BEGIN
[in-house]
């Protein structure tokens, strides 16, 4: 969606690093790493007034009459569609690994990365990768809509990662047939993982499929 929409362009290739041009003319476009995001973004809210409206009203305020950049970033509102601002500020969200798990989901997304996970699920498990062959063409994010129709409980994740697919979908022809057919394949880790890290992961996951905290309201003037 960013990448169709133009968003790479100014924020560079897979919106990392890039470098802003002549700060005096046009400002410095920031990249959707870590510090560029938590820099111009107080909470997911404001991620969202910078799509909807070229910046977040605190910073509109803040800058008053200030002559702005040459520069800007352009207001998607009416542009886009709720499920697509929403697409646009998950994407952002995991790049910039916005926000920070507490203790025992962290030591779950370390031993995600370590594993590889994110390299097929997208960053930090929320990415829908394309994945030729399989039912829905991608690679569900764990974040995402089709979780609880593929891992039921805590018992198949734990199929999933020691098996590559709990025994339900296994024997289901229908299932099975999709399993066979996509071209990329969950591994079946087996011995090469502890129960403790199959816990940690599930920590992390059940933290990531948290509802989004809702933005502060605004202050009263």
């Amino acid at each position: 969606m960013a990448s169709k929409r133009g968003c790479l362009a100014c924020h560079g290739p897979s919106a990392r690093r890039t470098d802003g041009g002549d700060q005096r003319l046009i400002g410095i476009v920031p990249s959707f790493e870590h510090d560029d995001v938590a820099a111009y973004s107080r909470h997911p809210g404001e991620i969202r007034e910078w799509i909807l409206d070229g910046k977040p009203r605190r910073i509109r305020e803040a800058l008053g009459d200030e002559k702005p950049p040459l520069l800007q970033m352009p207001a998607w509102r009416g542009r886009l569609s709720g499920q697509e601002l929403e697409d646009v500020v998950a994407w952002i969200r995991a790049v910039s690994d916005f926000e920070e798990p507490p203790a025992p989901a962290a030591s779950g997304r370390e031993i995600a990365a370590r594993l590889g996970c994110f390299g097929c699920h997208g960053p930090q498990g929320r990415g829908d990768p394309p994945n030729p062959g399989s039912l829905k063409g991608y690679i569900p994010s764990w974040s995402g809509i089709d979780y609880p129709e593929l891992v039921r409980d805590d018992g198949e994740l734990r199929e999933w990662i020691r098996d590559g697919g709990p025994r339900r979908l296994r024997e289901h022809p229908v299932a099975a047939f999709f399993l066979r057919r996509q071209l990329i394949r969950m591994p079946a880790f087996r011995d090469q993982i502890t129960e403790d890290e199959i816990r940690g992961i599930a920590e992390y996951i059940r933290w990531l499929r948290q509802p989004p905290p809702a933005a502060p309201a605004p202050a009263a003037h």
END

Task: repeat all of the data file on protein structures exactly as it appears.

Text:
[in-house]
């Protein structure tokens, strides 16, 4: 969606690093790493007034009459569609690994990365990768809509990662047939993982499929 929409362009290739041009003319476009995001973004809210409206009203305020950049970033509102601002500020969200798990989901997304996970699920498990062959063409994010129709409980994740697919979908022809057919394949880790890290992961996951905290309201003037 960013990448169709133009968003790479100014924020560079897979919106990392890039470098802003002549700060005096046009400002410095920031990249959707870590510090560029938590820099111009107080909470997911404001991620969202910078799509909807070229910046977040605190910073509109803040800058008053200030002559702005040459520069800007352009207001998607009416542009886009709720499920697509929403697409646009998950994407952002995991790049910039916005926000920070507490203790025992962290030591779950370390031993995600370590594993590889994110390299097929997208960053930090929320990415829908394309994945030729399989039912829905991608690679569900764990974040995402089709979780609880593929891992039921805590018992198949734990199929999933020691098996590559709990025994339900296994024997289901229908299932099975999709399993066979996509071209990329969950591994079946087996011995090469502890129960403790199959816990940690599930920590992390059940933290990531948290509802989004809702933005502060605004202050009263």
């Amino acid at each position: 969606m960013a990448s169709k929409r133009g968003c790479l362009a100014c924020h560079g290739p897979s919106a990392r690093r890039t470098d802003g041009g002549d700060q005096r003319l046009i400002g410095i476009v920031p990249s959707f790493e870590h510090d560029d995001v938590a820099a111009y973004s107080r909470h997911p809210g404001e991620i969202r007034e910078w799509i909807l409206d070229g910046k977040p009203r605190r910073i509109r305020e803040a800058l008053g009459d200030e002559k702005p950049p040459l520069l800007q970033m352009p207001a998607w509102r009416g542009r886009l569609s709720g499920q697509e601002l929403e697409d646009v500020v998950a994407w952002i969200r995991a790049v910039s690994d916005f926000e920070e798990p507490p203790a025992p989901a962290a030591s779950g997304r370390e031993i995600a990365a370590r594993l590889g996970c994110f390299g097929c699920h997208g960053p930090q498990g929320r990415g829908d990768p394309p994945n030729p062959g399989s039912l829905k063409g991608y690679i569900p994010s764990w974040s995402g809509i089709d979780y609880p129709e593929l891992v039921r409980d805590d018992g198949e994740l734990r199929e999933w990662i020691r098996d590559g697919g709990p025994r339900r979908l296994r024997e289901h022809p229908v299932a099975a047939f999709f399993l066979r057919r996509q071209l990329i394949r969950m591994p079946a880790f087996r011995d090469q993982i502890t129960e403790d890290e199959i816990r940690g992961i599930a920590e992390y996951i059940r933290w990531l499929r948290q509802p989004p905290p809702a933005a502060p309201a605004p202050a009263a003037h």